Jeers: to the secret agents in our midst.
CBC News reported Friday that one of this country’s spy agencies — the Communication Security Establishment Canada (CSEC) believes it’s acting completely legally by using clandestine tracking software to collect data on the travelling public using WiFi sites in Canadian airports. The information would allow the CSEC to track travellers airport to airport and, after a successful trial run, is apparently in place now, collecting location information and the telephone numbers of any call you make or receive, but not the actual content of your calls — the kind of “metadata” collection that CSEC maintains makes it legal for them to be collecting the material. You can take the view, “oh well, what the heck, it’s metadata and I’ve got nothing to hide.” A far more reflective view is that of Ontario's privacy commissioner, Ann Cavoukia, who told the CBC, “It is really unbelievable that CSEC would engage in that kind of surveillance of Canadians. Of us. … I mean that could have been me at the airport walking around. … This resembles the activities of a totalitarian state, not a free and open society.” It’s beginning to look like CSEC — in the process of building a monster new headquarters in Ottawa — should have to answer to someone much more pointed than just a federal cabinet-appointed oversight commissioner. How about public hearings? And how about all your metadata on display, CSEC? Because you’ve got nothing to hide, right?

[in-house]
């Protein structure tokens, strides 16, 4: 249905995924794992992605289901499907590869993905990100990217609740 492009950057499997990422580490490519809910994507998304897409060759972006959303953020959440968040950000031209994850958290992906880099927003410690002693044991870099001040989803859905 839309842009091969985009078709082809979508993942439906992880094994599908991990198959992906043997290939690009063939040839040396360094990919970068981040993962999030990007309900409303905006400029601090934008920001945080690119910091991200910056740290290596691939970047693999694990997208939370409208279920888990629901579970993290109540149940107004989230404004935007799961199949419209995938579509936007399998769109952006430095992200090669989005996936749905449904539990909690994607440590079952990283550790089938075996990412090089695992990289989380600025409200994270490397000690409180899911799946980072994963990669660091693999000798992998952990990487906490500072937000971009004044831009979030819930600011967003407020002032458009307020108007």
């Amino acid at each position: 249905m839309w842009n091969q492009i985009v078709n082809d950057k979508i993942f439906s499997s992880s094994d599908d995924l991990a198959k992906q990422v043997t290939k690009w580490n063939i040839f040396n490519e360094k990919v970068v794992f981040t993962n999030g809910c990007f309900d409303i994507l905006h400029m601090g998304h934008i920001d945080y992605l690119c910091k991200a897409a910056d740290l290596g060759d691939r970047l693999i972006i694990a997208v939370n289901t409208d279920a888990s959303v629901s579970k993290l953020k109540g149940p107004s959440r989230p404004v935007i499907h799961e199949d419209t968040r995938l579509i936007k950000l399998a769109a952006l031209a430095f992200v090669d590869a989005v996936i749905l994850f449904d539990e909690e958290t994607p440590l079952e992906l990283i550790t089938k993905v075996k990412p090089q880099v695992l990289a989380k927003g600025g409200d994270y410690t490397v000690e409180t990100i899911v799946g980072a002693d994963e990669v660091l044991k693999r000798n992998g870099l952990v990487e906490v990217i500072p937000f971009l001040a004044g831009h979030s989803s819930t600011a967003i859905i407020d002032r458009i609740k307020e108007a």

Cheers: to how to handle government missteps in an emergency. Here’s Georgia Gov. Nathan Deal on problems with unexpected snow, from an online story on CNN: “Georgia Gov. Nathan Deal today apologized to people who were stranded on roadways and to the parents whose children had to stay overnight in schools after Tuesday’s snowfall. ‘As a parent, I certainly understand how someone would feel if their child was either on a school bus or at a school and unable to come back home,’ Deal told reporters. ‘The buck stops with me,’ Deal said at a news conference in Atlanta. ‘Our preparation was not adequate,’ the governor added. ‘I accept responsibility for that.’ He said he has ordered an internal review by ‘all agencies involved in this process,’ and he will accept offers of external review by outside agencies.” Everything doesn’t have to be an instant solution, but taking charge is a pretty good start.
Cheers: to doing the right thing. The province brought in new regulations about tanning salons on Friday, making it illegal for people under the age of 19 to use the facilities. Artificial tanning has been identified as a leading cause of melanoma, especially in the age group between 15 and 29. There are plenty who would probably argue that people — even teens — should be responsible for their own behaviour when it comes to their health, but if you’ve ever raised a teenager, you know just how large a blind spot teens can have for the future effects of their actions. Direction and regulation in this area is a very good thing.